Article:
This summer I challenged myself to trek Salkantay, the ‘Savage,’ to the legendary Incan city of Machu Picchu. It was my first time in South America, and I was amazed by the culture, the variety of indigenous foods — from quinoa to potatoes — and the ancient Incan history, which has ties to indigo.
Stepping off the plane in Cusco, set at 11,152 feet, I was struck by the thin air and the vibrant colors. Perhaps these heights make colors appear richer. I spotted striped fabrics, rugs and women wearing deep red jackets and hats. Even Cusco’s flag is a rainbow of colors.
Peruvians are masters of color and dye. I got a glimpse of this skill visiting the Sacred Valley, where two Peruvian women were dyeing alpaca wool. Just like LS&Co. used natural indigo in its oldest waist overalls, Peruvians also use plant extracts to create dye. One woman removed a waxy white substance off a cactus, ground it and mixed it with water to create a bright red dye, cochineal, that she rubbed onto the palm of her hand.
For centuries, these dyeing techniques have been used in making intricate Peruvian textiles. I found one remarkable example at the Museo Machupicchu, where I learned that cumbi, the finest alpaca and cotton textiles, were the Inca’s most precious items — more valuable than gold or silver. The geometric designs symbolized political rank or social status. Incas offered them to their gods or presented them as gifts to important leaders.
But even older than these Machu Picchu weaves, which date to the 1500s, is a recent discovery of indigo-dyed textiles in Peru from 6,200 years ago. George Washington University anthropologist Jeffrey Splitstoser published a recent study explaining that when researchers first examined the fabric — which was 2,000 years older than the previous oldest indigo sample out of Egypt — it was so dirty that even after careful cleaning the blue stripes are barely visible. “You could see blue in some of the samples but they were mostly gray,” he told National Geographic. “You know how your blue jeans fade over time? Well, these were like 6,000-year-old blue jeans.”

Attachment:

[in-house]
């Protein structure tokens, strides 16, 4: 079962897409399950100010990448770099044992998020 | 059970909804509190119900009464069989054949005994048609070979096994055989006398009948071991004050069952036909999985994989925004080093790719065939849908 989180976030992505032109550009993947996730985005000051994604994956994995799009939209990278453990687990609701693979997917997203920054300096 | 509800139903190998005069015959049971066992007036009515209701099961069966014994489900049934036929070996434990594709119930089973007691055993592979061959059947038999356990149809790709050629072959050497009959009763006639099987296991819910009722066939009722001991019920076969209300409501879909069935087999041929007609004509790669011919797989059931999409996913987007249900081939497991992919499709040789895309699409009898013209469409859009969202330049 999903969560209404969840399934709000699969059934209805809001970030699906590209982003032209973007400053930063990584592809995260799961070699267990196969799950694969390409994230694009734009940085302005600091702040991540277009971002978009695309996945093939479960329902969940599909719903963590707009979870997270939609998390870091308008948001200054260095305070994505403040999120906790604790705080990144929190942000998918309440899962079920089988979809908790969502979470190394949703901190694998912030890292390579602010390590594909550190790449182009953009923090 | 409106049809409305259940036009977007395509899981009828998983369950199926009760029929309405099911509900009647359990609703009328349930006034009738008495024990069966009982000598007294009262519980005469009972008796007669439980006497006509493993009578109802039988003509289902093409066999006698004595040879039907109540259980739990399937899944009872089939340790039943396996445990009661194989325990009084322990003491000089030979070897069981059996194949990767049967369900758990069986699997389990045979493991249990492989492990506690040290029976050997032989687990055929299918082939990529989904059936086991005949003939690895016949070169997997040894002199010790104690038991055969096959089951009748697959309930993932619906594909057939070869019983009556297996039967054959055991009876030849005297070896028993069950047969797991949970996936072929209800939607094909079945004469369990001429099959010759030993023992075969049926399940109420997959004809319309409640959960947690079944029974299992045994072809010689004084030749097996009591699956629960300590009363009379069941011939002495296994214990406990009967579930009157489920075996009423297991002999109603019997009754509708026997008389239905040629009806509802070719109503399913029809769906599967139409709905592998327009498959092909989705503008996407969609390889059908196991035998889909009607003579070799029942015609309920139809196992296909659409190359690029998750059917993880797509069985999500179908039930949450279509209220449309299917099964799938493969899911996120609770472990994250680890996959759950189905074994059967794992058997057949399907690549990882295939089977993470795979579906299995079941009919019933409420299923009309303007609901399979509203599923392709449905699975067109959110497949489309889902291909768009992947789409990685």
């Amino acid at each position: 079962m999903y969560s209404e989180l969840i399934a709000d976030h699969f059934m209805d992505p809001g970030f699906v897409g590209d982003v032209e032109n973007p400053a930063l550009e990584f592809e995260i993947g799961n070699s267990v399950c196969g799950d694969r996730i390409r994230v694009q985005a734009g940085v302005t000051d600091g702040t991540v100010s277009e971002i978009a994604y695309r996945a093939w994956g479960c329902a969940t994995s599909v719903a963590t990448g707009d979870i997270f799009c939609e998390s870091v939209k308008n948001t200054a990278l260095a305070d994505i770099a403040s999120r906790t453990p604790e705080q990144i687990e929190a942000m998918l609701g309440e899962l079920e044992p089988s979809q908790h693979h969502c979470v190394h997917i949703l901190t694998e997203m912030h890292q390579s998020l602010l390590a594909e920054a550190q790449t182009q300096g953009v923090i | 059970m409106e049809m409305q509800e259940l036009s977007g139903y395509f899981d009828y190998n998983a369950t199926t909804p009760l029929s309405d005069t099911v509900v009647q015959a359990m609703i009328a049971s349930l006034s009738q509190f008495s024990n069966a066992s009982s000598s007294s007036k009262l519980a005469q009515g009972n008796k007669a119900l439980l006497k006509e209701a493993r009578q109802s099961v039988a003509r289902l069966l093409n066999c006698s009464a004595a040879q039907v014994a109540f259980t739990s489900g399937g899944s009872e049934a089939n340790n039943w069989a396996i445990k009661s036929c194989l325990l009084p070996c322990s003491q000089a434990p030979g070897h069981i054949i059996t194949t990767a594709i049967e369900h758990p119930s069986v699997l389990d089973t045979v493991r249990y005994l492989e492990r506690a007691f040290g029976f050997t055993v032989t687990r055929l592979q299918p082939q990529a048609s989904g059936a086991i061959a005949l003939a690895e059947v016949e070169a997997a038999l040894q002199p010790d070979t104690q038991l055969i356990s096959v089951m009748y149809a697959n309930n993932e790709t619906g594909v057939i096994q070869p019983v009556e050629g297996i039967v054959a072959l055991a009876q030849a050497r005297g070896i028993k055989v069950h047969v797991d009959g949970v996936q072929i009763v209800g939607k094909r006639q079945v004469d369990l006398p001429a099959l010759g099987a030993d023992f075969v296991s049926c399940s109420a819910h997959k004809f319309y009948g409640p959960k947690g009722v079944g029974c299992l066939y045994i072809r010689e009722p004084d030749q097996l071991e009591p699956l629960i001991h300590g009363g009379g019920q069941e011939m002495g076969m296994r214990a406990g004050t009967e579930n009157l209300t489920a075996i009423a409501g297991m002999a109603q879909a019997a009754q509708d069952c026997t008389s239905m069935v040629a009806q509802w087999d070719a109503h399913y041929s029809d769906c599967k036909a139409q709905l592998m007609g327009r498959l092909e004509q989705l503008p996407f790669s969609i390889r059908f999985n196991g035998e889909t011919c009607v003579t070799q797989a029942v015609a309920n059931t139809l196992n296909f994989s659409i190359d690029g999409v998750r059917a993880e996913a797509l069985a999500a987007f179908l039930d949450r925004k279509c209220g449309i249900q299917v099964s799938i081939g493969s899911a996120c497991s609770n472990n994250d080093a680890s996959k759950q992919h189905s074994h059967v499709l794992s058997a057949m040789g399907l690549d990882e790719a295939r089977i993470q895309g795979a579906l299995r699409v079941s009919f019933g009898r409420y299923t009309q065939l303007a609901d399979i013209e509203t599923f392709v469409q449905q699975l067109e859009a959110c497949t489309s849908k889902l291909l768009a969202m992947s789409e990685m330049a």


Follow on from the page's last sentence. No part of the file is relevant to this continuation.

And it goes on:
Learning that the indigo for blue jeans may be older than previously assumed was almost as exciting as reaching the lost city of the Incas after five days of trekking in rain and hail with low oxygen and sore feet.
And as I reflect back, seeing a tourist in his Levi’s® 501® jeans among the ruins of Machu Picchu now seems appropriate — especially after learning that the origins of indigo may be as authentically American as the garment that revolutionized fashion: Levi’s® blue jeans.
ABOUT THE AUTHOR
Tracey Panek is the Historian for Levi Strauss & Co. where she manages the day-to-day workings of the Levi Strauss & Co. Archives as a key corporate asset, answering historical questions, assisting designers, brand managers, executives and other employees whose work requires historical materials in the Archives.
Prior to joining LS&Co., Tracey spent 14 years as Historian and Archivist at AAA Northern California, Nevada & Utah where she managed a corporate history program for the 100+ year old company. She began her corporate history career at AirTouch Communications—today Verizon and Vodafone—a San Francisco based company that launched cellular service at the Los Angeles Olympics in 1984.
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